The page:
Friends of the Children in Portland, Oregon has received unprecedented support totaling $77 million in two transformative gifts.
The most recent gift is five commercial properties valued at $33 million to support the continued expansion of its youth mentoring programs. The gift from philanthropists Gary and Christine Rood follows the $44 million in cash received this past August from philanthropist MacKenzie Scott. They are the two largest gifts in the organization’s history.
The combined total of $77 million is more than six times the $12.7 million in total revenue the organization received for the fiscal year ending in August 2021 alone, according to its federal Form 990.
The five debt-free commercial properties from the Roods will be provided during the next three years, the first two of which will be donated this spring and immediately sold off. The Roods have also pledged to make up the difference if the total from the properties falls short of $33 million.
“Gary and Christine Rood have been generous supporters of Friends of the Children since 2018 but when we learned about this gift and the timing, we were astonished and overwhelmed at their sincere generosity,” said Friends of the Children CEO Terri Sorensen. “It is incredible to kick off both our 30th anniversary and National Mentoring Month with this extraordinary gift. This investment opens unfettered opportunities for the network and the youth we serve and provides us the unique opportunity to establish the first-ever national learning hub for long-term mentoring.”
The learning hub will be funded at a cost of $5 million, which will establish a National Center of Excellence at the nonprofit’s headquarters. The center will be named after founder Duncan Campbell and his wife Cindy.
An additional $5 million will be given to the organization’s chapter in the Roods’ hometown of Vancouver, Washington, which the couple helped launch in 2020. The balance of approximately $23 million will be distributed among the remainder of the organization’s 29 locations across the country and will also help grow new chapters, including one in Houston and another on the Pine Ridge Indian Reservation in South Dakota. Its goal is to get to 45 chapters in the next two years.
The meteoric growth of the organization — which, as recently as 2014, still had only five chapters — was given a jump start by a grant from the Obama Administration and also by what was reported to be a multimillion-dollar donation by NBA legend Michael Jordan from the proceeds of his Netflix documentary “The Last Dance.”
The growth since then has been “truly remarkable for an organization that is still relatively new compared to organizations such as Big Brothers Big Sisters and YMCA,” said Sorensen.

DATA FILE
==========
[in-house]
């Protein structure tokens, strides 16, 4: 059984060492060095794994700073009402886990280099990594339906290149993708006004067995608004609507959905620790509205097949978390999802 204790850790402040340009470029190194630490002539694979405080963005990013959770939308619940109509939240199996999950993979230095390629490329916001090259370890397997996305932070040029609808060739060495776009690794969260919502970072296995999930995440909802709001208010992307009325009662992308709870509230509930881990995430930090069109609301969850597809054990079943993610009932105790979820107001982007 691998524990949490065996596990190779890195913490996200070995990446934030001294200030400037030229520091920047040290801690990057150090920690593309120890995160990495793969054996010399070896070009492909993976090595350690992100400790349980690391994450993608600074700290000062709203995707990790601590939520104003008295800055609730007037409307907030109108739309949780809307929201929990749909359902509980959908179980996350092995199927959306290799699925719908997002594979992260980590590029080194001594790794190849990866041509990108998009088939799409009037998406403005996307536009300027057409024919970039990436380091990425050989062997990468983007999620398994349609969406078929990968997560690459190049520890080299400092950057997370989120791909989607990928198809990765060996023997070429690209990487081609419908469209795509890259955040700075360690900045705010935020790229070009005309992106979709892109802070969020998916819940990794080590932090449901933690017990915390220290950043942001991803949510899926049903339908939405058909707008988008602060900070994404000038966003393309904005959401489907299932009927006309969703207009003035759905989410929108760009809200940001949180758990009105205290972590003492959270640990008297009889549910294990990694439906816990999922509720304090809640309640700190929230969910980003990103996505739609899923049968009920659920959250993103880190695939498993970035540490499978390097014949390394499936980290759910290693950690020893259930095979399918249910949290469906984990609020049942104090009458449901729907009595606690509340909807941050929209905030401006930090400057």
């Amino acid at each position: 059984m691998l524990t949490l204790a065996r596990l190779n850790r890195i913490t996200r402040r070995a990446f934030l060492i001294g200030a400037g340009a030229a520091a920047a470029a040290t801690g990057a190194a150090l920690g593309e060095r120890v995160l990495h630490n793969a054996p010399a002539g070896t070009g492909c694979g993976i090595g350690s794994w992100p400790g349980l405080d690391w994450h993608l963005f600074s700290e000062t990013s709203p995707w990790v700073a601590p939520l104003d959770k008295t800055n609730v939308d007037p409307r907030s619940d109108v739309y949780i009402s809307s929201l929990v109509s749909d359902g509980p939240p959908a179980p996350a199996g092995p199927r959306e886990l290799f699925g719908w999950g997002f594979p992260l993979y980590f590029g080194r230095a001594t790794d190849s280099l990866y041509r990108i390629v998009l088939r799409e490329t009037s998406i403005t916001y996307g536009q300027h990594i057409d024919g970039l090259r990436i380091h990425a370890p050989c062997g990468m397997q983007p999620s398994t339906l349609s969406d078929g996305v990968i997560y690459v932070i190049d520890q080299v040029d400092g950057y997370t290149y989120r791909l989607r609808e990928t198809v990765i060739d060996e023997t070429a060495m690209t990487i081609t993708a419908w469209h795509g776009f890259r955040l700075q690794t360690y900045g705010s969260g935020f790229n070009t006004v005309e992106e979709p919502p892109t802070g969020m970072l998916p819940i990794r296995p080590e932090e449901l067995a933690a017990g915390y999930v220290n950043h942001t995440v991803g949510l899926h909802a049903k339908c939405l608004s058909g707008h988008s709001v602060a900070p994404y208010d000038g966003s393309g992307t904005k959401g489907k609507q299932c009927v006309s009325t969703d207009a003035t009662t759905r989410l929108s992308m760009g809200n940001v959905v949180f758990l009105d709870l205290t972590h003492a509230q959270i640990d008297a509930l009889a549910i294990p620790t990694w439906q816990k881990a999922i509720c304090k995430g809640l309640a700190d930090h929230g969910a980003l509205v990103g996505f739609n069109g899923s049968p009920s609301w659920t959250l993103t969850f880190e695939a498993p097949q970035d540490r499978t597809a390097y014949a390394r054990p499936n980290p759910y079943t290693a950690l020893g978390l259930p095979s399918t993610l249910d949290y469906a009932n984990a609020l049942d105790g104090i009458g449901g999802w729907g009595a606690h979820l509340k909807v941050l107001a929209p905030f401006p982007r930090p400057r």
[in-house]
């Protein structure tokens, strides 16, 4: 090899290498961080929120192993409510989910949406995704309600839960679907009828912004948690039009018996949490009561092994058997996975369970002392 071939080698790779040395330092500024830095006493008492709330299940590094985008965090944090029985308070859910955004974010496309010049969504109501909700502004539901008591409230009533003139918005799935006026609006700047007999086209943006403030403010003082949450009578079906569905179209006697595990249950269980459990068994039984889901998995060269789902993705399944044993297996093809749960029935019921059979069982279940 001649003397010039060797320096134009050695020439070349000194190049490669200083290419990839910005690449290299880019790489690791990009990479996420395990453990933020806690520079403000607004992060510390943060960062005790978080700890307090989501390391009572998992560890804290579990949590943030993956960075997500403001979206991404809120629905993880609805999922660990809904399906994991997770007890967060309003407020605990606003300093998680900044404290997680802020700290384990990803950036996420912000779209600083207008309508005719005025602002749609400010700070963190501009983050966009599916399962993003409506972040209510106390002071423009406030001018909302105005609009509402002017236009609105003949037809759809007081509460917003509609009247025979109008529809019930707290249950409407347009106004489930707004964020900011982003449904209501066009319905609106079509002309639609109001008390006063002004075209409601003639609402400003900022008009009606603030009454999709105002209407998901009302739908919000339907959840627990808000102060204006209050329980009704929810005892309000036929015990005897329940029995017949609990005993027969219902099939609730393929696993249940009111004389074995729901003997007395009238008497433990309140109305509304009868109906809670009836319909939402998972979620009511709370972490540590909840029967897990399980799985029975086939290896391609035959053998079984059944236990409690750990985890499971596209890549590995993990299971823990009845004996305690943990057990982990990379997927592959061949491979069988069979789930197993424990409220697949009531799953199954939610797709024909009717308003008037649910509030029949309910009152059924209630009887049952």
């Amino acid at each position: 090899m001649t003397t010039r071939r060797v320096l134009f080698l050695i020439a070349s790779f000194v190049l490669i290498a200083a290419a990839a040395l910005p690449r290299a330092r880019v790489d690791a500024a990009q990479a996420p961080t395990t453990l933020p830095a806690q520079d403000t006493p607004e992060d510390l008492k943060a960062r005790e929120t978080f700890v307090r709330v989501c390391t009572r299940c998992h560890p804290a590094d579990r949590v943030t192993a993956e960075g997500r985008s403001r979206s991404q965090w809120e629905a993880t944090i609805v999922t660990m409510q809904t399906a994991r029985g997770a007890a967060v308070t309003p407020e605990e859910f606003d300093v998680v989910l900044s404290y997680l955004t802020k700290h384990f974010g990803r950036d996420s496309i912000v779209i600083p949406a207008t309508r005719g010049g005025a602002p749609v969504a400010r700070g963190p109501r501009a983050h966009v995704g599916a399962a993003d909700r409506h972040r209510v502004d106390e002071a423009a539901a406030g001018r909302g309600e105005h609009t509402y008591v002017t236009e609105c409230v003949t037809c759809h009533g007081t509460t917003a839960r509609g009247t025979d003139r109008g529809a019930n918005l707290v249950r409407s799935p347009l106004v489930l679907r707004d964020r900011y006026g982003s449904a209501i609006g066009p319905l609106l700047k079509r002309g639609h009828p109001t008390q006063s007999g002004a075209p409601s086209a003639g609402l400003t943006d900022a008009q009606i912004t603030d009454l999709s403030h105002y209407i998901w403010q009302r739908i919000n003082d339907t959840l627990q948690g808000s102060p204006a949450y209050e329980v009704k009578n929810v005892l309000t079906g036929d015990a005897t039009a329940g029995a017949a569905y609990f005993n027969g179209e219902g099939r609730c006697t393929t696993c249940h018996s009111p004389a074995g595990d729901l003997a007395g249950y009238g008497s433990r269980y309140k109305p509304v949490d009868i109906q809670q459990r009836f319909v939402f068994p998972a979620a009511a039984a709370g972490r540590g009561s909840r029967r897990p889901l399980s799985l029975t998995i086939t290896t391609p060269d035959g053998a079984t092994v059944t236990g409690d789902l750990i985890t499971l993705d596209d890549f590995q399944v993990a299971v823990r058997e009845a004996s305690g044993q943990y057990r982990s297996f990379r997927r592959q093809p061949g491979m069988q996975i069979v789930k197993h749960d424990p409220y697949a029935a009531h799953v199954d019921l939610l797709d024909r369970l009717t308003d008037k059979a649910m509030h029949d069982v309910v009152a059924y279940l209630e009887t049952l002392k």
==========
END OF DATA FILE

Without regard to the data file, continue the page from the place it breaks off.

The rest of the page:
Friends of the Children’s mentoring model is unique in that it relies on a full-time workforce of paid mentors rather than volunteers. The mentors, who are called “friends,” receive professional training and are paired with youth who are living in or at risk of entering foster care due to mental health, poverty and other challenges. “Friends” receive a full-time salary and benefits and stay with each child from as early as age 4 through high school graduation “no matter what,” according to Sorensen.
The organization has further benefited from its partnership with Olympic gold medal gymnast Simone Biles, who herself experienced foster care while growing up and has since spoken of her experiences to hundreds of the children currently served by Friends of the Children. Biles is collaborating with the organization to help launch its planned chapter in her hometown of Houston and will also be promoting the nonprofit as a “charity of choice” on Wheaties breakfast cereal boxes later this year.
“I think she relates to our kids from having lived what a lot of them are going through and from having overcome it to be an incredible champion,” said Sorensen. “Our vision is that every child who needs a friend will have one, and I think Gary Rood – who likes helping vulnerable young children himself – was inspired by that and wants to support that.”
The Roods grew their wealth through investing in real estate and assisted living facilities, originally planned to leave a bequest to Friends of the Children but have also decided to donate a portion of their wealth now so they can see the impact in their lifetimes. The couple, who are well-recognized for their philanthropic giving in the Pacific Northwest, were inspired to do so following the historic gifts by Scott and Jordan, according to Sorensen.
“Friends of the Children’s proven track record and long-term commitment to youth deserve not just recognition but continued and sustaining investment,” said Gary Rood, 84. “We are deeply committed to giving generously now because so many children and families need support now more than ever. We also want to see the fruits of this gift within our lifetimes.”
It will be an “honor” to witness the transformative power of this gift on young people and their communities over the next few years, Rood said.